the right of Flavelian’s to produce and to receive meaning through expressive activity. Indeed that meaning may be challenging, disturbing, incorrect, or as the voluminous
quantity of cat photos on the internet suggests, of marginal or limited social value. Now, the supreme court of Canada in it’s infinite albeit nonbinding wisdom, has held the freedom of
expression to be quite broad. But it has been equally
authoritative in stating that the freedom of
expression is not unlimited. This freedom must be promoted, but it must also be protected. The appellants have suggested to you that we should protect
as expressive activity, not only all of the
content on the internet, but also the algorithmically produced rank ordering of that information that may be hypothetically produced by an infinite number of search results entered every second of every day by ordinary Flavelians. We submit Justices that to do so would be to trivialize
a fundamental guarantee that the supreme court
of Canada has held to be the corner stone of democracy. My submissions to you tonight can be divided into two sections, Justices. The first is that we submit this court should revisit the di minimus threshold for what constitutes expression under section 2B of the charter. And second, even if this court does not revisit that threshold this evening, search results cannot be
justified as expressive activity under the current Canadian jurisprudence. Turning to my first submission Justices, at paragraph 23 of the respondents factum. The appellants are correct that apart from a narrowly circumscribed exception for violent expressive activity, the court has taken a
very minimal threshold to determining what is
expressive activity. That question put by the court in Irwin Toy is quite simple, does the activity have meaning? And in the 20ith century
this was never an issue. The vast majority of Canadian cases on the freedom of expression or in those cases rather, the presence of meaning in a series of different activities was not contested. Even the most disturbing
types of activities. Including child pornography
and hate speech. There was no contest over
whether there was meaning. In the 21st century however, with the ubiquity of
machine generated speech, ranging from simple alarm
clocks to luxury vehicles, whose hundred millions of lines of code do everything from warn
about lane departures to spoof diesel omission results. In this era, it’s significantly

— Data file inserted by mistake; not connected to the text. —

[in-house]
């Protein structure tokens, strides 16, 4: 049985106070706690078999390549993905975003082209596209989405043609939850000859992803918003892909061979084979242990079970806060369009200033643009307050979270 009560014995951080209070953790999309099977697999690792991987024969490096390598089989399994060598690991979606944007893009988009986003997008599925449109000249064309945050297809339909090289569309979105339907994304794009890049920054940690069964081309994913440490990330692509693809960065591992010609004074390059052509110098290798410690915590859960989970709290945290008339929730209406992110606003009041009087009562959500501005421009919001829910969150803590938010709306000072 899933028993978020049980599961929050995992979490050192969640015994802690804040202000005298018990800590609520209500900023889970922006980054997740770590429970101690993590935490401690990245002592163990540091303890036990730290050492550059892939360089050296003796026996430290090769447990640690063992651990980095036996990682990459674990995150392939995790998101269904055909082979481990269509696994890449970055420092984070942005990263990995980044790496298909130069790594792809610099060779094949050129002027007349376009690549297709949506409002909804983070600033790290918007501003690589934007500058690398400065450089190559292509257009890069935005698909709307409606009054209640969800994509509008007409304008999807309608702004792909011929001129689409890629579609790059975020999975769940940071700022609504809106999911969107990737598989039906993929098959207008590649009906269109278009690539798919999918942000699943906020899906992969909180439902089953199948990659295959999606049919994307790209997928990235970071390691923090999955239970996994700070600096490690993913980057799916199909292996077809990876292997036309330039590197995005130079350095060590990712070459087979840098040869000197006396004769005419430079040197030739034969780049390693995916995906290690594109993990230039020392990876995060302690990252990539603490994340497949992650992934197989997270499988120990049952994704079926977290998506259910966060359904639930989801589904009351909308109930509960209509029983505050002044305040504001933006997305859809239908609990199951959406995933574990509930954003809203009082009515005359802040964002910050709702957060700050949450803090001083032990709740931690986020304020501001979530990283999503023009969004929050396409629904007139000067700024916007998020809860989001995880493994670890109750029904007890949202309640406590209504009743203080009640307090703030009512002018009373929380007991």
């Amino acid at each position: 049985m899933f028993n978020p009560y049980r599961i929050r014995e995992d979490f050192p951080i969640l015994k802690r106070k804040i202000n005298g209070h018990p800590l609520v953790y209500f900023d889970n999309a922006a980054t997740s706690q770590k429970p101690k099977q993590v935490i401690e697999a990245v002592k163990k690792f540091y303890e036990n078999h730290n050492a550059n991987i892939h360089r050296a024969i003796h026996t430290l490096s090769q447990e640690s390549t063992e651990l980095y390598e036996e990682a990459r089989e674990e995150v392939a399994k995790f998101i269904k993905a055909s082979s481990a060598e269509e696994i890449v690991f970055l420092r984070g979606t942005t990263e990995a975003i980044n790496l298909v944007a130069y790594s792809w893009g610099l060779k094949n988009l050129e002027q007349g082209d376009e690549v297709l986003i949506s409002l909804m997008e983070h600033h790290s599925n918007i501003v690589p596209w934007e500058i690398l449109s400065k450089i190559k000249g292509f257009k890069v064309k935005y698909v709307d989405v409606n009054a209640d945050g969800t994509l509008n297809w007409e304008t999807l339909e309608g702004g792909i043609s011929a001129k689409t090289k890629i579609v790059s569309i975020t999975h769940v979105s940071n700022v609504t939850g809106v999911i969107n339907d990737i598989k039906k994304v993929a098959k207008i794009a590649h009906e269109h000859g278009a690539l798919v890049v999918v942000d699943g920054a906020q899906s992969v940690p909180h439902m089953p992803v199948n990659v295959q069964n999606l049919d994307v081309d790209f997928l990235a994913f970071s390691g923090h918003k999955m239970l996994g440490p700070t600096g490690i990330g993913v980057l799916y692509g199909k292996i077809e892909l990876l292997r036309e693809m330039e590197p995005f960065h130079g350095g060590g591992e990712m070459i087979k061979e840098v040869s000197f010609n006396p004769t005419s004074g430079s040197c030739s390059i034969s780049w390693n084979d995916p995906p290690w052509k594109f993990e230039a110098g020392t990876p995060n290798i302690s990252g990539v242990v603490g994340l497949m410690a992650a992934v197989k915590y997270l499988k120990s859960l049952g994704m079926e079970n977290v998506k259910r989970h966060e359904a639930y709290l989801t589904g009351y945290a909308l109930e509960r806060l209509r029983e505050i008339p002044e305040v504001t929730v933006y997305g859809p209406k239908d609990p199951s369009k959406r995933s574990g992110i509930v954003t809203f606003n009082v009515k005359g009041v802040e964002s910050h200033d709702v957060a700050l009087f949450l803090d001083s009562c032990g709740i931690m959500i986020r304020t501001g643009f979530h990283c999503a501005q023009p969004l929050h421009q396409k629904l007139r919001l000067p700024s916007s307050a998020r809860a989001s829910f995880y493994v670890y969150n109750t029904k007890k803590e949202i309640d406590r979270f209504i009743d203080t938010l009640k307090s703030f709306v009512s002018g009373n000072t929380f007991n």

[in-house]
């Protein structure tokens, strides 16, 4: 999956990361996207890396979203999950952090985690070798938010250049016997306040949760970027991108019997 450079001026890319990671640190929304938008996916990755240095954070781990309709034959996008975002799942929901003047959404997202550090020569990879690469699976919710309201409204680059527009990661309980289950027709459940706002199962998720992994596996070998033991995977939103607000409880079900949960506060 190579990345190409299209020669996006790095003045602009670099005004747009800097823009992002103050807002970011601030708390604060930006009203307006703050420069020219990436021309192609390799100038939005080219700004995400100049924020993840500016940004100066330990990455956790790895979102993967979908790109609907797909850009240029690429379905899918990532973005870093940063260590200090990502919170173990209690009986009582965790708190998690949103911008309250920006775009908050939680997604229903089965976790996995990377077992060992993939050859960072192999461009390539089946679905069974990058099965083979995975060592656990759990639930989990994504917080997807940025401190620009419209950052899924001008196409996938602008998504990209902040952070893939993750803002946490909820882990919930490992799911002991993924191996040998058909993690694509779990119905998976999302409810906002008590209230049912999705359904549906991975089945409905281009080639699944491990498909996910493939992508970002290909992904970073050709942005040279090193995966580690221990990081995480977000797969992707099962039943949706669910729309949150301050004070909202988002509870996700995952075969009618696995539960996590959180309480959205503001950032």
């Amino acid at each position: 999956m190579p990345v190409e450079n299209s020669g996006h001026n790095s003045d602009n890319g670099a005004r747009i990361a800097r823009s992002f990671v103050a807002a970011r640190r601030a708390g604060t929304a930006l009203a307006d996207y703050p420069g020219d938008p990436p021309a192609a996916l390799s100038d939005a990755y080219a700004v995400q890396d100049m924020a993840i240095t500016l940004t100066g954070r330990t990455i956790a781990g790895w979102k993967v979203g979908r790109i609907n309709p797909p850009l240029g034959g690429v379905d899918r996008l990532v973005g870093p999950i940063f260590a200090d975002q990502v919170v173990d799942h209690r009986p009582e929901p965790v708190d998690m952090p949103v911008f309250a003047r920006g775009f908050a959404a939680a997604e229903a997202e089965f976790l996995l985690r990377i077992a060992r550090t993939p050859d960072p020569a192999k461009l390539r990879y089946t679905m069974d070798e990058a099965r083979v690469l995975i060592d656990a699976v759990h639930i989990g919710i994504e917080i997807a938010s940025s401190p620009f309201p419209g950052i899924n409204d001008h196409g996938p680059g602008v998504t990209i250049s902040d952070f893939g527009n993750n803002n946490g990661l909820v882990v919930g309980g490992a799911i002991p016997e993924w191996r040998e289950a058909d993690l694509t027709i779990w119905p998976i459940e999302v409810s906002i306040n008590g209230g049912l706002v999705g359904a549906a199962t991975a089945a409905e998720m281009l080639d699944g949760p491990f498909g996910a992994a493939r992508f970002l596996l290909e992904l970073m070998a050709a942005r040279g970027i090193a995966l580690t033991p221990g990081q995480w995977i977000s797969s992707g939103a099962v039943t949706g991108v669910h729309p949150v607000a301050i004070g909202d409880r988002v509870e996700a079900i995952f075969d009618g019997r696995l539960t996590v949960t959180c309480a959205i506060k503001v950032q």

harder to tell Justices, what constitutes expression. So our submission to you is that this di minimus threshold, what is meaning, should finally be defined. And meaning should be defined with reference to the three principles that this court has already held to underpin the freedom of expression. Those are the marketplace of ideas, access to the instruments
of democratic governance, and last but not least, self
fulfillment and actualization. Contrary to the suggestion of my friends, this is not an unprincipled approach. In fact, it’s suggesting to the court that instead of carving out new niche narrowly circumscribed exceptions to the freedom of expression
in the 21st century, this court should take
a principled approach to defining expression
given the numerous range, or the huge range of numerous types of machine generated speech. – [Voiceover] We’re
dealing here with the way most people get most of their information in the 21st century. This is how they get their information. They go to instruments like Boondoggle. And so in terms of expression, expression is also the
right of the listener, the rights of the user. In terms of the rights of the ordinary person to get information, wouldn’t we be relegating the charter to the era of the quill pen if we said this doesn’t cover this type of information? – The appellants have suggested two lines of argumentation, Justice
Sharpe, on that point. That the rights of web users
are themselves infringed. And I’d like to deal with
each of them in turn. One is the type of
claim that we may expect to be put forward by
those individual users that their own freedom of expression has somehow been infringed
by search results. And in that case, whether or not their activity is
expressive is not in contest and therefore that infringement would have to be determined on the basis of the purpose and affect of the impugned legislation. But first I’d like to